An aggressive final ascent of the iconic Belgian climb had the Canyon-SRAM rider going head-to-head with World Champion Anna van der Breggen (Team SD Worx), with the Dutch rival making a final surge to take her seventh consecutive win.
In eight one-day races so far this season, Niewiadoma has five top 10s, adding a second runner-up prize to the list at the Ardennes Classic.
"I have no regrets with how I raced the Mur," Niewiadoma said on a team Twitter post after the race. "Our team did great and I was feeling confident to finish it off. I truly believed I could follow her [Van der Breggen's] last attack but then I just couldn’t. Anna’s achievement is impressive. I have to be satisfied with second, and a podium."
Van der Breggen, who confirmed her nickname as ‘Queen of the Ardennes’, had been untouchable on the Mur de Huy six times before, and the consecutive winning streak looked to be in jeopardy on Wednesday with Niewiadoma’s strong move in the closing metres. But experience and power prevailed and Van der Breggen scored her seventh consecutive title.
"There was a bit more pressure for me because the girls worked so hard already. It was a good battle with Kasia, I must say," said Van der Breggen, who confirmed this would be her final title at the race since she will retire from racing at the end of the season.
Canyon-SRAM were very aggressive in the race, as Elisa Chabbey made a move off the front with 50km to go along with Lucinda Brand (Trek-Segafredo) and Anna Henderson (Jumbo-Visma). Chabbey and Brand stayed away until 20km to go, with Chabbey then focusing on chasing down an attack by Ruth Winder (Trek-Segafredo), until she slid out in a corner and had to go back into the peloton.
Niewiadoma had been tucked in the reduced peloton all day, and when the race went under 9km to go, she was on the wheel of Demi Vollering as the duo attempted to create a gap and catch Winder. Vollering would falter on the final ascent of Mur de Huy, but Niewiadoma matched pedal strokes with Van der Breggen.
"I am happy," said Niewiadoma after the finish. "I am happy to be on the podium and yet, I wouldn't call it disappointed but of course I wanted to win so you always have those mixed feelings. But I know that Anna is the master of this climb she knows it so well and she won it for the seventh time so I guess that says it all."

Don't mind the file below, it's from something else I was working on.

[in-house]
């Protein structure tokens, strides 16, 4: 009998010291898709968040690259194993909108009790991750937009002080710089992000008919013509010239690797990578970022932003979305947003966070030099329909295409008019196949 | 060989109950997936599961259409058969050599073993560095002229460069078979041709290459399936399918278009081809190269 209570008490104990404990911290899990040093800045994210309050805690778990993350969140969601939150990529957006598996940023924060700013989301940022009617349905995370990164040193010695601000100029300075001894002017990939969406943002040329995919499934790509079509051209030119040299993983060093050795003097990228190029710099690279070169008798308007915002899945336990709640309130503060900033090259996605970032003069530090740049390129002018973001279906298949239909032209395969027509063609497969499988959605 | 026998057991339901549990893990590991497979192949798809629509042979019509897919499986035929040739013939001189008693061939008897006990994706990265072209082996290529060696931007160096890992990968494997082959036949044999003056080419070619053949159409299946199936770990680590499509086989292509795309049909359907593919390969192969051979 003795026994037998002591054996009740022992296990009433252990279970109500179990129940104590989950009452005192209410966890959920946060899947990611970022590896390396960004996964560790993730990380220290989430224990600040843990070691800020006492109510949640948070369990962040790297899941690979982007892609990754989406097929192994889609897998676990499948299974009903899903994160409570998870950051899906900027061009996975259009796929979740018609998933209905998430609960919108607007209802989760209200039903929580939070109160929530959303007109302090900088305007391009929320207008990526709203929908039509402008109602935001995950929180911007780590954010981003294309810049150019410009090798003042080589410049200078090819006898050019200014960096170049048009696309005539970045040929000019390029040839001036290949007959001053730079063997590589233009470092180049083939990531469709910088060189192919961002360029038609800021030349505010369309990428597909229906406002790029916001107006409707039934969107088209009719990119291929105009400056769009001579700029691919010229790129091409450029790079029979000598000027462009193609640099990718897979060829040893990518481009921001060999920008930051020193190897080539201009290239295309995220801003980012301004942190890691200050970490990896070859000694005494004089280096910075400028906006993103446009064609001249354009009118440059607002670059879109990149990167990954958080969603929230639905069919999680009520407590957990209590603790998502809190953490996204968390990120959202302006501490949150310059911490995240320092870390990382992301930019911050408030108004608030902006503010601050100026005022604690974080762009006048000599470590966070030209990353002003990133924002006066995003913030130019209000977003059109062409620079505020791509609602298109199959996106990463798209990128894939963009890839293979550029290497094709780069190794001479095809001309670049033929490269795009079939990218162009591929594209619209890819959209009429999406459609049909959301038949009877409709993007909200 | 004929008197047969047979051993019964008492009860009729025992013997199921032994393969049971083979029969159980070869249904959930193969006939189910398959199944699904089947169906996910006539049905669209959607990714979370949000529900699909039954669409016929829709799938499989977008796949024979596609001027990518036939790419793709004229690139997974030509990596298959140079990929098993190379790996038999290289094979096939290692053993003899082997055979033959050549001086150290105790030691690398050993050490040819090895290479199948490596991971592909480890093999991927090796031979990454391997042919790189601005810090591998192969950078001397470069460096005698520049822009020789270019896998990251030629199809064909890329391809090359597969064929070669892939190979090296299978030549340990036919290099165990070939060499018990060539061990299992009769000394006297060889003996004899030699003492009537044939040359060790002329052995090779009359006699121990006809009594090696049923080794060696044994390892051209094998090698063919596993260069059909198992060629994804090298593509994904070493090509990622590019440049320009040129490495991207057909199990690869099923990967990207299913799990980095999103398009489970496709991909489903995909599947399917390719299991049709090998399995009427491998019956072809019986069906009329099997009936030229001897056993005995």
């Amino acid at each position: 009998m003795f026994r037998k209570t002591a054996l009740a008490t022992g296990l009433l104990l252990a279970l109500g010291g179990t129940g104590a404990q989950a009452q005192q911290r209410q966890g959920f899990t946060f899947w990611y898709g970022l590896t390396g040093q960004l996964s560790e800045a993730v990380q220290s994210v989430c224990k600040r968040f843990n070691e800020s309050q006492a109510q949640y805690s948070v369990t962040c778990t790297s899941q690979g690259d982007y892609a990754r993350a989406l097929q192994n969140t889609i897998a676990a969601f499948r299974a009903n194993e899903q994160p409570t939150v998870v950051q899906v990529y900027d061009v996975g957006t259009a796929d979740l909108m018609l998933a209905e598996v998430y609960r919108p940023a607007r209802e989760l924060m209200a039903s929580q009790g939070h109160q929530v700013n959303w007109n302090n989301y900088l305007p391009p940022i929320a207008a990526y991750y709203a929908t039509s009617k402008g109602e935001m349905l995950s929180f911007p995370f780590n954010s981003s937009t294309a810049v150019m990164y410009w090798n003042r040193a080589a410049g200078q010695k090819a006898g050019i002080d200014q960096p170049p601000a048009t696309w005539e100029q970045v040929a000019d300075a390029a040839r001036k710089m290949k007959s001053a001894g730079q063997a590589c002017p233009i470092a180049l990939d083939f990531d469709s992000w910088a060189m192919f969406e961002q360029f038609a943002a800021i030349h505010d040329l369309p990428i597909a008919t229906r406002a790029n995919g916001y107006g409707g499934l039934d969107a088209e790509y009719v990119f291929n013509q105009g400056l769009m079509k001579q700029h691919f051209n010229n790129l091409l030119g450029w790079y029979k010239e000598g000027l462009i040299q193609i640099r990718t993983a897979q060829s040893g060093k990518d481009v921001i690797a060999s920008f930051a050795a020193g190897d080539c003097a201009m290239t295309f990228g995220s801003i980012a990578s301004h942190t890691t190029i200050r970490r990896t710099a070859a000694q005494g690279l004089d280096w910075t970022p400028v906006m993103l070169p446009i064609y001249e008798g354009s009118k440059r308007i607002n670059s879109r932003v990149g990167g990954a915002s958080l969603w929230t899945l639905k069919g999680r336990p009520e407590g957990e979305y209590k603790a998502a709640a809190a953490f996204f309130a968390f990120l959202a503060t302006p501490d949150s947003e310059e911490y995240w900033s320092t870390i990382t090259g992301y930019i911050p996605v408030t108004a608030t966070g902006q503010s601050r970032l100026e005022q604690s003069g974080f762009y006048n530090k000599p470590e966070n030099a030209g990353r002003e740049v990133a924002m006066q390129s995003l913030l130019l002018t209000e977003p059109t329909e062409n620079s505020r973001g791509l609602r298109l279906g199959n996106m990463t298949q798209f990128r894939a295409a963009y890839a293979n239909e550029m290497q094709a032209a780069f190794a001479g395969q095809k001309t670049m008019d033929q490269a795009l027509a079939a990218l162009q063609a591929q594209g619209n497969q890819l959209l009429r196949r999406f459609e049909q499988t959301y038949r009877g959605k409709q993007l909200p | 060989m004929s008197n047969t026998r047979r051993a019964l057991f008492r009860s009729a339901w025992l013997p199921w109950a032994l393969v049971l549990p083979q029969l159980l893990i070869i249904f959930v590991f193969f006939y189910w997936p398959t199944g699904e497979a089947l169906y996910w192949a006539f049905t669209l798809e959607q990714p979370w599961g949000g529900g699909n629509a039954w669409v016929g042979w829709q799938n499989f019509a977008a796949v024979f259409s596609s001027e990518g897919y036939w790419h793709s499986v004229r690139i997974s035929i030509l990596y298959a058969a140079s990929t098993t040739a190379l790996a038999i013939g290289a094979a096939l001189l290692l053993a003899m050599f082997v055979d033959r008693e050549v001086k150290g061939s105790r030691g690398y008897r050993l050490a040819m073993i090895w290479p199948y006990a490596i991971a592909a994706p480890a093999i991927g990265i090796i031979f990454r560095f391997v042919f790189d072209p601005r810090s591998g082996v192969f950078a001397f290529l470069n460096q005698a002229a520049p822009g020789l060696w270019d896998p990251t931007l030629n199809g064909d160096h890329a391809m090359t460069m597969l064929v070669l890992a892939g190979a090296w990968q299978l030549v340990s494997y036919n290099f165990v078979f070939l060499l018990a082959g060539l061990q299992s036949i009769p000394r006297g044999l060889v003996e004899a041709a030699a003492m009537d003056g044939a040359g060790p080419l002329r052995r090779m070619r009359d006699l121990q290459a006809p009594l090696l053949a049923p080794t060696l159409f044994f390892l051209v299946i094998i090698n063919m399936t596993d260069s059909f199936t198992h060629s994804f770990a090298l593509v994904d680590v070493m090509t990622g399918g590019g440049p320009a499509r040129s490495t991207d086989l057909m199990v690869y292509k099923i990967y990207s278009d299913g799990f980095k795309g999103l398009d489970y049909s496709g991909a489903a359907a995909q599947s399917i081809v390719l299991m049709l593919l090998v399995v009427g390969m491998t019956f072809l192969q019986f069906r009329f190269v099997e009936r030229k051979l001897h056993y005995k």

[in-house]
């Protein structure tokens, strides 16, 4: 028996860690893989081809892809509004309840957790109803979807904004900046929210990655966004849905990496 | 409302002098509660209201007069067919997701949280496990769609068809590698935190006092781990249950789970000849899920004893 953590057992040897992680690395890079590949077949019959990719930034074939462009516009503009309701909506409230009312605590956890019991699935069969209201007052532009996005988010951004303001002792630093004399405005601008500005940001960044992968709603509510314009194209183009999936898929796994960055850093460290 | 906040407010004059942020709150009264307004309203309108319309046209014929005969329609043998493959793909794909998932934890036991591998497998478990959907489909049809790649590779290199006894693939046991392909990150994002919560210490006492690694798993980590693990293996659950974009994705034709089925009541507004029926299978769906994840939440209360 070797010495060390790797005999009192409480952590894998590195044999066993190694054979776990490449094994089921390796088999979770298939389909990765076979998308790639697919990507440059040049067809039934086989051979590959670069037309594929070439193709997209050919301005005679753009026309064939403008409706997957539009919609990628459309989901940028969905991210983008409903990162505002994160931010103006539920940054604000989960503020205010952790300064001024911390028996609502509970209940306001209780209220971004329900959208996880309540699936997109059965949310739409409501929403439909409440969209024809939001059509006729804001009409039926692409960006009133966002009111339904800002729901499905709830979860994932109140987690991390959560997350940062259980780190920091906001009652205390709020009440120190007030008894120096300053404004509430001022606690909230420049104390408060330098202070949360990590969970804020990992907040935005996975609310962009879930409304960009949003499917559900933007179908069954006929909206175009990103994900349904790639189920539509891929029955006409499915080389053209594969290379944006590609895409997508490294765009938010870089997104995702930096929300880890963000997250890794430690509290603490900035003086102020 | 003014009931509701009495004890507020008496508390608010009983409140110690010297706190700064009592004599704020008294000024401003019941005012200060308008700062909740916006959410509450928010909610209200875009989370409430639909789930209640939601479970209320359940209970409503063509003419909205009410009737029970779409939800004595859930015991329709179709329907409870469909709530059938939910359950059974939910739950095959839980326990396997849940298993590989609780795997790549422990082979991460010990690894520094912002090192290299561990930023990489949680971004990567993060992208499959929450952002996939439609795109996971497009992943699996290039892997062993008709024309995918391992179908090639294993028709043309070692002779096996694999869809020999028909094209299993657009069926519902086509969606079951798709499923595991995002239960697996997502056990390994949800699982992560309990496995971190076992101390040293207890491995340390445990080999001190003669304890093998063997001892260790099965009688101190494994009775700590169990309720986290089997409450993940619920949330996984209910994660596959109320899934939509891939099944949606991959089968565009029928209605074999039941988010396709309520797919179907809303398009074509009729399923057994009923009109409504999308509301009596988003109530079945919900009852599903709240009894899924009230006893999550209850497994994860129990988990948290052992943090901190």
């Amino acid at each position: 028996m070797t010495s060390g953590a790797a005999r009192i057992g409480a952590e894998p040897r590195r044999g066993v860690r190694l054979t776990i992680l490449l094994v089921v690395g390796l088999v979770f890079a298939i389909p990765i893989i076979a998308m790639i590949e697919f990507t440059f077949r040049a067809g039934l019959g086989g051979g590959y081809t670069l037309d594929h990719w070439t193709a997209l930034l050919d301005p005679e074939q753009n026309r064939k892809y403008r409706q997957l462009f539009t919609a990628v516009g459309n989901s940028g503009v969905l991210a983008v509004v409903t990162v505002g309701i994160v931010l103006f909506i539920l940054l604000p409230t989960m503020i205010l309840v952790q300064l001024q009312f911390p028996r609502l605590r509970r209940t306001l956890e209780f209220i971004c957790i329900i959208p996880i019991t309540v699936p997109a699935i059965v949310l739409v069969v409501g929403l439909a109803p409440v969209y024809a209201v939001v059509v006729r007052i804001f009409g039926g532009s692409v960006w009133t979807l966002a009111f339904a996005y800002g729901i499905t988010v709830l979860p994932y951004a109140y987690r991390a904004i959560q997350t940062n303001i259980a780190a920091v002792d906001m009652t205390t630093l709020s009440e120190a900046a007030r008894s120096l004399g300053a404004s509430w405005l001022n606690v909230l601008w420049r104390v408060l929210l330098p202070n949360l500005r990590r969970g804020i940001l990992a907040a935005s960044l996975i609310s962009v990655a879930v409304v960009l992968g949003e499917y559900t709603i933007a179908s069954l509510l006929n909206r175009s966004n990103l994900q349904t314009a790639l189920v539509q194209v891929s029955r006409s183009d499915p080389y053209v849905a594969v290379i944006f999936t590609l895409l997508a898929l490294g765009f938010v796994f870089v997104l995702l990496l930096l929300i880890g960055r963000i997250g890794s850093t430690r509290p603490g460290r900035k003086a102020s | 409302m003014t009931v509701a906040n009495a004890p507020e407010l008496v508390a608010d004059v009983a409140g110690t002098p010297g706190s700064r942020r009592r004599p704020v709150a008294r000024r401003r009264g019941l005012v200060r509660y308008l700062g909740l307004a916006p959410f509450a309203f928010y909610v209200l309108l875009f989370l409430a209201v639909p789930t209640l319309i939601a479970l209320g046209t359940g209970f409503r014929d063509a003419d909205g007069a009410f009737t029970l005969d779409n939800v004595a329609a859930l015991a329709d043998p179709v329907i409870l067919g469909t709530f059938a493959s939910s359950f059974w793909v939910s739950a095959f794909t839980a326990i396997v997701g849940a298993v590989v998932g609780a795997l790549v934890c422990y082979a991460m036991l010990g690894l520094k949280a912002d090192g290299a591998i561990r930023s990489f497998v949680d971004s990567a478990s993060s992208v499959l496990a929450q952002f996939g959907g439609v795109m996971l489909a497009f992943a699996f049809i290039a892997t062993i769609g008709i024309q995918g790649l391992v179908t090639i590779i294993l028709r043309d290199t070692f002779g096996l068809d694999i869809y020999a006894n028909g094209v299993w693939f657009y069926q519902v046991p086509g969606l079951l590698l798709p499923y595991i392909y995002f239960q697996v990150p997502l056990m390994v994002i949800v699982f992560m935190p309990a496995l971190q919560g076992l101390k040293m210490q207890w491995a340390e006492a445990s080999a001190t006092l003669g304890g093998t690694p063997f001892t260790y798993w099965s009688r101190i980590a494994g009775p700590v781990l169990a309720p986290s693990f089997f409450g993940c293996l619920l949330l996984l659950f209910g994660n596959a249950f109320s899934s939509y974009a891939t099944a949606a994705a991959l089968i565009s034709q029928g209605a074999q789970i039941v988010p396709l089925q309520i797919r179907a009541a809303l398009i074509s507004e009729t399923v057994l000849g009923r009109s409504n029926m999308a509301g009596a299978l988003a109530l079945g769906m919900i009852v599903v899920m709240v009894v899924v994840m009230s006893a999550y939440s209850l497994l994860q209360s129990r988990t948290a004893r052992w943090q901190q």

Niewiadoma opted for a more patient game on Wednesday, saying she had been "sprinting to try to get to the bottom of the Mur and be right in the front" in previous years.
"I felt strong today, and I knew that no one could really drop me right at the start of the Mur. So, I kept more relaxed and as the climb went on I came next to Anna and I tried to keep calm," she said.
"At 150m to go, Anna was next to me and I was thinking I could take a gap and so I put some more pressure on. Even when she attacked me I truly believed that I could stay on her wheel. But in the end, Anna knows how to win on that climb, and I couldn't stay with her for the last metres."
Amstel Gold Race was the first of the Ardennes Classics, with Niewiadoma entering this year’s race as the defending champion from its last edition in 2019. She only had Elisa Longo Borghini (Trek-Segafredo) on her wheel during a punishing attack on the final ascent of the Cauberg, but the duo were caught and passed with less than 400 metres to the finish. She settled for 10th, while Marianne Vos (Jumbo-Visma) took the victory.
That day she said she felt great in her attack, but the ideal scenario of a solo charge never developed, as Longo Borghini grabbed her wheel.
"Maybe I should have attacked her after that but I was still thinking we could both make it to the finish and we go for first and second. We didn’t cooperate at all. In the end, we fought for the last position in the group that caught us and not for the top of the podium," the 27-year-old Polish rider said after Amstel Gold.
Moving from the Netherlands to Belgium on Wednesday, Niewiadoma was back at the front in another dual, and she hung on for a podium spot, a notch below Van der Breggen but one better than Longo Borghini, who was four seconds behind her for third.
"Personally, I'm happy with the way my team raced today because I felt so comfortable from the beginning of the race and that gave me the space in my head just to focus on the final," Niewiadoma added.
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